We know D.C. Get our free newsletter to stay in the know.
You will get lost. You will get bored. Yet, amid a running time of 172 minutes, it’s inevitable that you will occasionally grasp some of the dots that Cloud Atlas promises in its tagline, “Everything is connected.” Matrix maestros Andy and Lana Wachowski along with Run Lola Run’s Tom Tykwer orchestrate this film of a novel widely assumed to be unfilmable, which comprises six stories spanning centuries that allegedly neatly serve up ideas about the power of the person, linked souls, freedom, the continuance of life after death, and similarly lofty topics. Onscreen, however, it mostly comes across as a collection of inconsequential tangents and incomprehensible hot air.
The directors use the same actors in each of the chapters, so you get more Tom Hanks than you’ll ever need. He opens the film as an ancient-looking man in an unspecified time (we later find out it’s the far future) telling tales around a campfire, remarking how the universe’s stories essentially offer “all the voices tied up into one.” The film then jumps through time, from 1849 to 1936 to 1973 to 2012 to 2144 to “106 winters after the Fall,” a dystopian period in which Hanks, as Zachry, wears rags, sees a top-hat-wearing devil (Hugo Weaving), and reluctantly forms an alliance with Meronym (Halle Berry), a white-donning woman of unclear stature from a still-technologically advanced civilization who visits Zachry’s forested island on a fancy boat. Zachry resents Meronym and her people; what exactly they eventually try to achieve together is somewhat of a mystery, but it involves Minority Report-like computers and a giant transmission device. They speak in a minorly pidgin English, switching from language practically identical to ours to using weird phrases such as “That’s the true-true.”
The other stories are more straightforward but rarely more engrossing. Readers of Cloud Atlas will likely find themselves more easily absorbed by the material, whereas newcomers will struggle to grasp the gists of each offering, thanks to the constant hop-scotching of their presentations (you get about 10 minutes before it’s onto the next) along with dialogue that too often throws you in the middle of a plot instead of building up to one. Among the storylines are a young, gay musician (Ben Whishaw) aiding a famous composer (Jim Broadbent) who blackmails him; a, er, random guy (Jim Sturgess) who in the 1849 chapter helps a stowaway slave on a ship, gets sick, and is poisoned by his doctor (Hanks); a reporter (Berry) whose life is endangered when she chases a story about nuclear power; a publisher (Broadbent) who gets himself deep in debt and ends up committed in an old folks’ home; and a Korean clone (Doona Bae) in “Neo-Seoul” who is interviewed about her day-to-day as a restaurant waitress under a totalitarian regime and her eventual involvement in a fight against said autocracy.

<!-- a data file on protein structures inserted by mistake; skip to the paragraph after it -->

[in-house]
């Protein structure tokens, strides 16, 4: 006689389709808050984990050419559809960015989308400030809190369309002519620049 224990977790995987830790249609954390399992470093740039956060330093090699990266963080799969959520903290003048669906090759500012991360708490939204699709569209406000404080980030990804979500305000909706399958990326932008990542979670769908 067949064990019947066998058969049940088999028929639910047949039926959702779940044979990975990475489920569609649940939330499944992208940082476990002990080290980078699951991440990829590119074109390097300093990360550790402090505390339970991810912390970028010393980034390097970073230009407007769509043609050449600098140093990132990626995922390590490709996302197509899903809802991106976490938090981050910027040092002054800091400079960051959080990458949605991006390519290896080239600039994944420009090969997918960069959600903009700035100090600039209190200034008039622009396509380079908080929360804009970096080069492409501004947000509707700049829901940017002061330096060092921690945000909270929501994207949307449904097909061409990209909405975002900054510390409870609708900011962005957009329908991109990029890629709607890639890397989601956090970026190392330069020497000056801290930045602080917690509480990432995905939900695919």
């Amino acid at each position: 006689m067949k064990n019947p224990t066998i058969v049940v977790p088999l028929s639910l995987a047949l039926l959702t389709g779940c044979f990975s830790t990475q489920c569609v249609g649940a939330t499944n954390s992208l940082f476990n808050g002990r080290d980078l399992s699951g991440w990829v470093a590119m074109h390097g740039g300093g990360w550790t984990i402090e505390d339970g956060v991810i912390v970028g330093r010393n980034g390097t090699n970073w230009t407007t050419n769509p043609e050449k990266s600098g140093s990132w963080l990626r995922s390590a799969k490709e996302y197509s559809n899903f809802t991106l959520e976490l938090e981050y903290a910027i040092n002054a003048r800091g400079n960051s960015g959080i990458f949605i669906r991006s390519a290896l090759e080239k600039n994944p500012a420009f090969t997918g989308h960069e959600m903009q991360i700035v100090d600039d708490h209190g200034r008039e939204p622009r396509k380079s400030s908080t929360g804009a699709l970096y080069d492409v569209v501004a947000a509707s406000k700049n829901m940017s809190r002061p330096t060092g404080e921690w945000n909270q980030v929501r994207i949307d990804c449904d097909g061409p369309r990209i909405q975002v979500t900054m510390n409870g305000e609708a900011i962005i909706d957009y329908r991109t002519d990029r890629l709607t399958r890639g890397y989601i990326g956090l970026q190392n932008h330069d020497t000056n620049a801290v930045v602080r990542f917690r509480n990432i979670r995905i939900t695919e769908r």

Tykwer and the Wachowskis reportedly used the same actors to help boost the feeling of the stories’ interconnectedness, but instead of thinking, “Whoa, these spirits are traveling through time,” you’re more likely to note, “Whoa, Hanks sure wears a lot of bad toupees here.” Berry is a less distracting and therefore more effective presence; she’s especially strong in her role as a tough, ethical journalist. But it’s Broadbent who offers the most engagement, with nearly all of his characters skewing comic, particularly in the nursing-home story (though that gets a tad too wacky). Between these rare compelling moments are too many questions: Why does dystopian Hanks see the devil? (And that’s once you figure out who the top-hatter is.) Who are the black-masked gunmen chasing the clone and her apparent savior? Who on earth thought it was a good idea to have Hanks play a thuggish Brit author with a gold chain and weird facial hair?
Most important: How, exactly, is everything connected? The strongest thread is about people standing up against oppression, but that sure ain’t satisfying enough to justify nearly three hours of self-serious blather and confusing storytelling. And that’s the true-true.